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Neumann: Rebels Look to Important Arkansas Match-Up before Egg Bowl

The Rebels are in a good place after a massive win over Presbyterian and a week off to rest before visiting Arkansas. / Photo by Amelia Camurati

As I reported two weeks ago, the most important game of the year for the Rebels is coming up this week on the road against a quickly improving Arkansas team.
All you have to do is look at the Razorbacks’ shutout victory over the LSU Tigers in their last game to know this game will be a stiff challenge for coach Hugh Freeze and his Rebels. Seeing LSU lose may have been some sweet revenge for Rebel Nation, but the Arkansas power running game will be like a not-so-instant replay of the tough loss in Baton Rouge for the Rebels. Let’s hope they can change that tape with better decisions and more focused play.
The Rebels prepared for Arkansas with an easy win over Presbyterian in a game that some would say should never have been played. It was a payday game for the Blue Hose and a chance for a great coach to fine tune his running game and play young players. That’s an opportunity that can’t be dismissed easily.
I’m a former coach, and I can tell you with confidence that any coach’s greatest fear is that when injuries happen – as they always do – his substitutes won’t be up to the challenge. On the other hand, the history of sports is full of those stories of backups who get their chance and refuse to relinquish that starting opportunity.
In the Presbyterian game, Freeze brilliantly tweaked his offensive line and got his stable of running backs the extra work their going to need to excel in these two critical remaining games. Freeze and the rest of his excellent coaching staff stressed the fundamentals in this virtual practice game. How do we hit those running and passing lane angles, make those crucial blocks and support quarterback Bo Wallace so he can effectively manage the game?
I think we answered some of those questions, but remember what I said about the key impact of injuries. One of the biggest challenges in losing Laquon Treadwell is not passing production, but the young man’s talents as a blocker in our offense. We’ll need to adjust to that missing element in our offense against Arkansas and State.
Again, although we’re all looking forward to the Egg Bowl and a chance to pay State back for last year’s heartbreaker, this Saturday is the key game in our season. It is the first step in our fight to control our own destiny.
I was pleased to see Ole Miss got some first place votes in the latest coaching poll. We’re moving back up the rankings in the race for the final-four football playoffs. As coach Nick Saban says, however, the only poll that counts is the last one.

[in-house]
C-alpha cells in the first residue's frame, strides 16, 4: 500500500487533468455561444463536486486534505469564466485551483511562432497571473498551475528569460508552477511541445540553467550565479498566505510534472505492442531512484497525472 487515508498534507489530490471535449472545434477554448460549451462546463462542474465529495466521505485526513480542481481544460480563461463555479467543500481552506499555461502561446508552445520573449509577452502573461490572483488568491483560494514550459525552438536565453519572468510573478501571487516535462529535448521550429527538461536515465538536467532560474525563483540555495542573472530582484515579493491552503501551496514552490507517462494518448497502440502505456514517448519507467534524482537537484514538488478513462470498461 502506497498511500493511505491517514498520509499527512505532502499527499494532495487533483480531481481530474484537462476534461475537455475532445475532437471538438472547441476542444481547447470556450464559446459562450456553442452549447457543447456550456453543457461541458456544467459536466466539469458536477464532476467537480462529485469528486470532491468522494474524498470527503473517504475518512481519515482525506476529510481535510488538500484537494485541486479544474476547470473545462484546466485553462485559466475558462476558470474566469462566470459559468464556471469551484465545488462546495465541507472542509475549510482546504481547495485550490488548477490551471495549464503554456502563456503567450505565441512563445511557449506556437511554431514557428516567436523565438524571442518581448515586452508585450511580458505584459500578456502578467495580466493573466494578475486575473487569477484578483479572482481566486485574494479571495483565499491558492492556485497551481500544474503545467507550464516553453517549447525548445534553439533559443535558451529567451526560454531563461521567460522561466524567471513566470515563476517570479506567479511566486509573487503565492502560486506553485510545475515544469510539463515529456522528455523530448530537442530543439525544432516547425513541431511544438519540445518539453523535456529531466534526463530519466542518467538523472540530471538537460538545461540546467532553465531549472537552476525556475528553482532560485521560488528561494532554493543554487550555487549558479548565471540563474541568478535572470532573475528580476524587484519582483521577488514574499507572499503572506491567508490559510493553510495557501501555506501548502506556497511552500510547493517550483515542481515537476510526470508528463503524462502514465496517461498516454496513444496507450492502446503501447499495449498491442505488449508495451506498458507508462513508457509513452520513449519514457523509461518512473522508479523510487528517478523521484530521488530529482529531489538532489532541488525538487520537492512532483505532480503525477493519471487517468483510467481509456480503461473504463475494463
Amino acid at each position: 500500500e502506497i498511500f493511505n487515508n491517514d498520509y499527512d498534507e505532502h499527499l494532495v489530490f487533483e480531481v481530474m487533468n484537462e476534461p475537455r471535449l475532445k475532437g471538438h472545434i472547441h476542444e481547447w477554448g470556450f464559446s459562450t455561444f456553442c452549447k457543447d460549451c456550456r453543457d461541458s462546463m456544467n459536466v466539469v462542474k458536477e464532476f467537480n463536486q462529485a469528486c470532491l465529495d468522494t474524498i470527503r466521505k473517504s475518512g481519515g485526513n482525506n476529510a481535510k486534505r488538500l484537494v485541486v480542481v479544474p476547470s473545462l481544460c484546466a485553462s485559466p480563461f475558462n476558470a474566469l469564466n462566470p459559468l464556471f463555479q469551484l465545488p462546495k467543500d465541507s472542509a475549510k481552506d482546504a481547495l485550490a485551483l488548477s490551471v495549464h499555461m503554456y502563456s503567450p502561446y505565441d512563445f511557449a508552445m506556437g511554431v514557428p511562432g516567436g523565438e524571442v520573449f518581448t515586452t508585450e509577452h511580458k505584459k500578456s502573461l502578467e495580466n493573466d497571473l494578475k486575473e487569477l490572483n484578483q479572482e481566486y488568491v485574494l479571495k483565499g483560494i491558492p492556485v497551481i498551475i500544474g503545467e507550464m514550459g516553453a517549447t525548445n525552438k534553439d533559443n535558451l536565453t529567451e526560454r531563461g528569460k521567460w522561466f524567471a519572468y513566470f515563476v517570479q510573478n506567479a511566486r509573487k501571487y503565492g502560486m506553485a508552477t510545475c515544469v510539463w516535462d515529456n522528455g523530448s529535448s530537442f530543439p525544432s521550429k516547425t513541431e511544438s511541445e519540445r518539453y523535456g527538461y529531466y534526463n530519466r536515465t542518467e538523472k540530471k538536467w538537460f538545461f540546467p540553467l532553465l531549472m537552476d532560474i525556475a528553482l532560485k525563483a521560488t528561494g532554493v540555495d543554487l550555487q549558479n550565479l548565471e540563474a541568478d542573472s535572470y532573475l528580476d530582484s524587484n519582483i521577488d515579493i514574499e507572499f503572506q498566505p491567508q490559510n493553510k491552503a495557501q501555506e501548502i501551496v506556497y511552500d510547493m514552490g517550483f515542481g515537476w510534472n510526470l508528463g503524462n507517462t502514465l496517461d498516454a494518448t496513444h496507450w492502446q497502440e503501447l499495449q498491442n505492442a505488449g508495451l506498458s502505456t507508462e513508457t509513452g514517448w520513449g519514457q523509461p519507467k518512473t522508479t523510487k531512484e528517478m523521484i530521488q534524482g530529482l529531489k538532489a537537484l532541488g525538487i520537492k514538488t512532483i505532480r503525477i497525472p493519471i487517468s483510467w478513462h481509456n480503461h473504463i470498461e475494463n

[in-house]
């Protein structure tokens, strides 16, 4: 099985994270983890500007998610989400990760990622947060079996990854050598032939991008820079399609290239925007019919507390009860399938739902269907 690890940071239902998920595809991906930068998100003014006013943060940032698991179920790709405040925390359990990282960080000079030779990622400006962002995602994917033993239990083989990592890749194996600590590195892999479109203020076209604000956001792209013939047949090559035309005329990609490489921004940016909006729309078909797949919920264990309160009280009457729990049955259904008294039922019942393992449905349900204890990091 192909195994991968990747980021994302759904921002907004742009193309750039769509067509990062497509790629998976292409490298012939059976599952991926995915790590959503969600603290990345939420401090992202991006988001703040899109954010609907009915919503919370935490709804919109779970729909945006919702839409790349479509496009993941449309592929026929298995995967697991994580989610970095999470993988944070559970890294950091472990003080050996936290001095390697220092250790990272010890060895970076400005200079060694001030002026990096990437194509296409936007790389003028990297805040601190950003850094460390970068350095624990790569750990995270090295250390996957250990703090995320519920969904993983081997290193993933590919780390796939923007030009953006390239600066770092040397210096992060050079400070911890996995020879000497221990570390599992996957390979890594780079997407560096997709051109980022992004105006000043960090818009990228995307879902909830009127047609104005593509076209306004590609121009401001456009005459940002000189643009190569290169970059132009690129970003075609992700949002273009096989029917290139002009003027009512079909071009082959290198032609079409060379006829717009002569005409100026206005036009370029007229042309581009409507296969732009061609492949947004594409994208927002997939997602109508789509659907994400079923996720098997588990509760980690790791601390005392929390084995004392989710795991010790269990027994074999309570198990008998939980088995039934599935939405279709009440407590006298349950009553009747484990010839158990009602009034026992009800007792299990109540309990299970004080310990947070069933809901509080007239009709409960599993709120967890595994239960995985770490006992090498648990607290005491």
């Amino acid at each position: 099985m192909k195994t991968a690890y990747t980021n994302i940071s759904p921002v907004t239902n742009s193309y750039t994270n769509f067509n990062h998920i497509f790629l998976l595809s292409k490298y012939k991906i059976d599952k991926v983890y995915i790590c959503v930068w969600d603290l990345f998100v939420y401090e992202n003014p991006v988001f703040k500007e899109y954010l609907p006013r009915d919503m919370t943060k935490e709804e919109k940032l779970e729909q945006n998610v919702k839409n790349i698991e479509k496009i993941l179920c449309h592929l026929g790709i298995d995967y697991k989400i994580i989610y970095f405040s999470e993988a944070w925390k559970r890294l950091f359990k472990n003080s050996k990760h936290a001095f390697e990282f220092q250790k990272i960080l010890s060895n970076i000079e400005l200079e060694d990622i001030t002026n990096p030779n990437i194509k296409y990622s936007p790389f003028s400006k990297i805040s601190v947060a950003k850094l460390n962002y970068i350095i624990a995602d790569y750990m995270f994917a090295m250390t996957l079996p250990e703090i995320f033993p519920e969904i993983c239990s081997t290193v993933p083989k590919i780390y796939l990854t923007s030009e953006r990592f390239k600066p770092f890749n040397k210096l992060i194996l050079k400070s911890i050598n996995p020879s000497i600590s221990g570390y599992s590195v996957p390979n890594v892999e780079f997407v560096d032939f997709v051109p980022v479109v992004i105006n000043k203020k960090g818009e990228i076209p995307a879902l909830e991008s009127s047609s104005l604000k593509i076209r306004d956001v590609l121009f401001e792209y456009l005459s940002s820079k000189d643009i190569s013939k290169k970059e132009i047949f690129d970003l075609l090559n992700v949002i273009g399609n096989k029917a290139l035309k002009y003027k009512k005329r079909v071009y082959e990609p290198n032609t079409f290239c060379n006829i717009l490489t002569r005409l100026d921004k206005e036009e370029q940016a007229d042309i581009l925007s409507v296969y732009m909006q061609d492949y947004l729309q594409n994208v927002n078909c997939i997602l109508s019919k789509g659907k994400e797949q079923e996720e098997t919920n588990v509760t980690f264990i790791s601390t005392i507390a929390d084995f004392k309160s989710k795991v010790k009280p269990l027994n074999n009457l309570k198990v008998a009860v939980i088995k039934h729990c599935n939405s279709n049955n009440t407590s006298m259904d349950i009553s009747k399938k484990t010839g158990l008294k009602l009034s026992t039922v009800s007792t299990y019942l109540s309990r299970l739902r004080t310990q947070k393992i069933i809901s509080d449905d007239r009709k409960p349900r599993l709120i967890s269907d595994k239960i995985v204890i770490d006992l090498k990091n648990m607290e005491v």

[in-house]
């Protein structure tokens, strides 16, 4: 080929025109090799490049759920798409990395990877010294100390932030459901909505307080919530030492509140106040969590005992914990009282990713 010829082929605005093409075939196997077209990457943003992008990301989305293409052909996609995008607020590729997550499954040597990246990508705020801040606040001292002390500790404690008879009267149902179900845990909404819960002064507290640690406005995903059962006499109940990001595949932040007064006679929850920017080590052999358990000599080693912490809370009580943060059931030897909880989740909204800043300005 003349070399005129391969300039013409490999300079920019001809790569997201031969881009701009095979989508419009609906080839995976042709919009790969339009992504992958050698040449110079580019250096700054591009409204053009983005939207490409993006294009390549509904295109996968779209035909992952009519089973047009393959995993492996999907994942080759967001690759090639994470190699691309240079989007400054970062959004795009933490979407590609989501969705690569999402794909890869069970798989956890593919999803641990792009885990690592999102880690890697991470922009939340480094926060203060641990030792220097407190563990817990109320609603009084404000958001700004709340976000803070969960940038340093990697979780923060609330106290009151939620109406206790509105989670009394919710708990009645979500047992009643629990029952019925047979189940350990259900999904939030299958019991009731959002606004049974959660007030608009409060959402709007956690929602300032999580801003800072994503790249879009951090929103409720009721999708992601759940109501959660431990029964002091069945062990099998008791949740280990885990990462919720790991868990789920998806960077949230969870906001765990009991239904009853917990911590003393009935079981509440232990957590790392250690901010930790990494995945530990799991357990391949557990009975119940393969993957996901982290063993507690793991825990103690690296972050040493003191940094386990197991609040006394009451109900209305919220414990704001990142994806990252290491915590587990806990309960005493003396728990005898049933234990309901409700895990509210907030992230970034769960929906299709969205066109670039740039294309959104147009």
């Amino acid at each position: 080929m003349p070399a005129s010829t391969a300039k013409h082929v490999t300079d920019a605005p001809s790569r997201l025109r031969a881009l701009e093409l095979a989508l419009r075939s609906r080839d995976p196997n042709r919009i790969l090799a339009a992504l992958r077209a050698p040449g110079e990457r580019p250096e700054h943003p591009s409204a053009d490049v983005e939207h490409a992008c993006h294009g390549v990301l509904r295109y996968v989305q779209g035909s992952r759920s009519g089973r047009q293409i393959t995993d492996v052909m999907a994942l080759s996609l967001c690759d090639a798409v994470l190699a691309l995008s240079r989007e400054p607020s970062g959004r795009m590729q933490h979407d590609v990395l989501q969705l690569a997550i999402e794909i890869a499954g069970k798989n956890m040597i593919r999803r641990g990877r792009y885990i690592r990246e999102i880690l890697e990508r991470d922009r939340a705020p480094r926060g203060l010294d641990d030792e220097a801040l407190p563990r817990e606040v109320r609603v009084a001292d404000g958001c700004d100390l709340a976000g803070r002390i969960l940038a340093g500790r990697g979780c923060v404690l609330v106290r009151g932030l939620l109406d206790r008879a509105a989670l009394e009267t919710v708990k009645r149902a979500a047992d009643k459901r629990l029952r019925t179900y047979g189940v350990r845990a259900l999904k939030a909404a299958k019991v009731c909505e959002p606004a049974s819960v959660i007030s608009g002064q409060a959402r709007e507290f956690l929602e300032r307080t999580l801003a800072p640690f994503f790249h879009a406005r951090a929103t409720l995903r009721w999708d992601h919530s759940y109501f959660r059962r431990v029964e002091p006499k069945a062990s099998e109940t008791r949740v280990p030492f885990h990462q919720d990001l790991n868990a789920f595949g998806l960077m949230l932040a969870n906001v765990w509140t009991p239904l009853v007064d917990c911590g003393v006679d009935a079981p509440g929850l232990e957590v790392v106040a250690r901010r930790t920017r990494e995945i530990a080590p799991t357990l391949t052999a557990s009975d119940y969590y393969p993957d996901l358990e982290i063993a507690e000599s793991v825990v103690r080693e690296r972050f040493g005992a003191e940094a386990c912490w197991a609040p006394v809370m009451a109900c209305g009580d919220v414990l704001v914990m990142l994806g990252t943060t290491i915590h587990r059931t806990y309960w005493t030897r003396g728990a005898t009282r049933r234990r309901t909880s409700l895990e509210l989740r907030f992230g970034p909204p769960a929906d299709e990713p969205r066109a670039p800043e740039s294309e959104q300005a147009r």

Some may see the two disappointing losses that the Rebels have suffered as black marks on a “could-have-been” miracle season for the Rebels. As a former coach and top athlete, I see things a little differently. Whatever happens, this has been a season of great positives for Ole Miss football, Oxford and the entire state of Mississippi. Coach Hugh Freeze has solidified his position as one of the great college football coaches in America. And I don’t believe for an instant that he will take that momentum and ability to Florida as some have conjectured. Battling through adversity our players have learned that winning at the top level is never about “I” but about TEAM.
But the greatest thrill for me personally has been witnessing the great upswing in the pride of Oxford, Ole Miss and the worldwide Rebel Nation. As a basketball player who enjoyed my moment in the sun here in Oxford when the university amounted to 3,000-4,000 students, this spotlight on our community has been a magical time to enjoy.
Finally I want to express my appreciation and best wishes for Treadwell and Denzel Nkemdiche. Injuries are inevitable in sports and they have handled theirs with Rebel class. Speaking of class, allow me to express my appreciation and admiration for Rebel legend and fellow athlete Archie Manning as he deals with his own health challenges. What Archie accomplished for Ole Miss and Rebel Nation will simply never be equaled.

Johnny Neumann, from Memphis, has been voted one of the top college basketball players of all time for his achievements during his brief tenure at Ole Miss. Neumann was a High School All-American at Overton High and brought his talents to Ole Miss in 1970. The statistics Neumann compiled over just ONE season at Ole Miss are proof of his greatness. Currently Neumann is an Ole Miss student again majoring in journalism. He spent many years in the NBA and ABA and as a coach. His goal is to enter sports broadcasting.


  • Became one of only three players in the nation to ever average 40 points a game in a career
  • Ranks fourth all-time in points scored in one game, 63 vs. LSU in 1971
  • Ranks sixth all-time in points in a season, scoring 923

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